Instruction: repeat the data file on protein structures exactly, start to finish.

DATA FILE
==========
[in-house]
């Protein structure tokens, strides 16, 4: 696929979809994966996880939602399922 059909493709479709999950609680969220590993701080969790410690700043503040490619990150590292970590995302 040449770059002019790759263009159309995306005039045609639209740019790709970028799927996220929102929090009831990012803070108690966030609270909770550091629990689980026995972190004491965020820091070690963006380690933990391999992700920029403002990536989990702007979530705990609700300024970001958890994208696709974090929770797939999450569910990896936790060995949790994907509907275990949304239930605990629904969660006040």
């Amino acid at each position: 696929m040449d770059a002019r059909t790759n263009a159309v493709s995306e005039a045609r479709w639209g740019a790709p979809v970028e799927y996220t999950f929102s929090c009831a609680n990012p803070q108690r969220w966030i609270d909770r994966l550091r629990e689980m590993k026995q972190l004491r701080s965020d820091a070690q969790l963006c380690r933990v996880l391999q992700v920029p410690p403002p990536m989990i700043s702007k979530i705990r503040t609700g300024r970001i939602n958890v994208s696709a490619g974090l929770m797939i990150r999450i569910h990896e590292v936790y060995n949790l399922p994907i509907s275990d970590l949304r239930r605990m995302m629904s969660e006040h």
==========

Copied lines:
[in-house]
């Protein structure tokens, strides 16, 4: 696929979809994966996880939602399922 059909493709479709999950609680969220590993701080969790410690700043503040490619990150590292970590995302 040449770059002019790759263009159309995306005039045609639209740019790709970028799927996220929102929090009831990012803070108690966030609270909770550091629990689980026995972190004491965020820091070690963006380690933990391999992700920029403002990536989990702007979530705990609700300024970001958890994208696709974090929770797939999450569910990896936790060995949790994907509907275990949304239930605990629904969660006040």
């Amino acid at each position: 696929m040449d770059a002019r059909t790759n263009a159309v493709s995306e005039a045609r479709w639209g740019a790709p979809v970028e799927y996220t999950f929102s929090c009831a609680n990012p803070q108690r969220w966030i609270d909770r994966l550091r629990e689980m590993k026995q972190l004491r701080s965020d820091a070690q969790l963006c380690r933990v996880l391999q992700v920029p410690p403002p990536m989990i700043s702007k979530i705990r503040t609700g300024r970001i939602n958890v994208s696709a490619g974090l929770m797939i990150r999450i569910h990896e590292v936790y060995n949790l399922p994907i509907s275990d970590l949304r239930r605990m995302m629904s969660e006040h």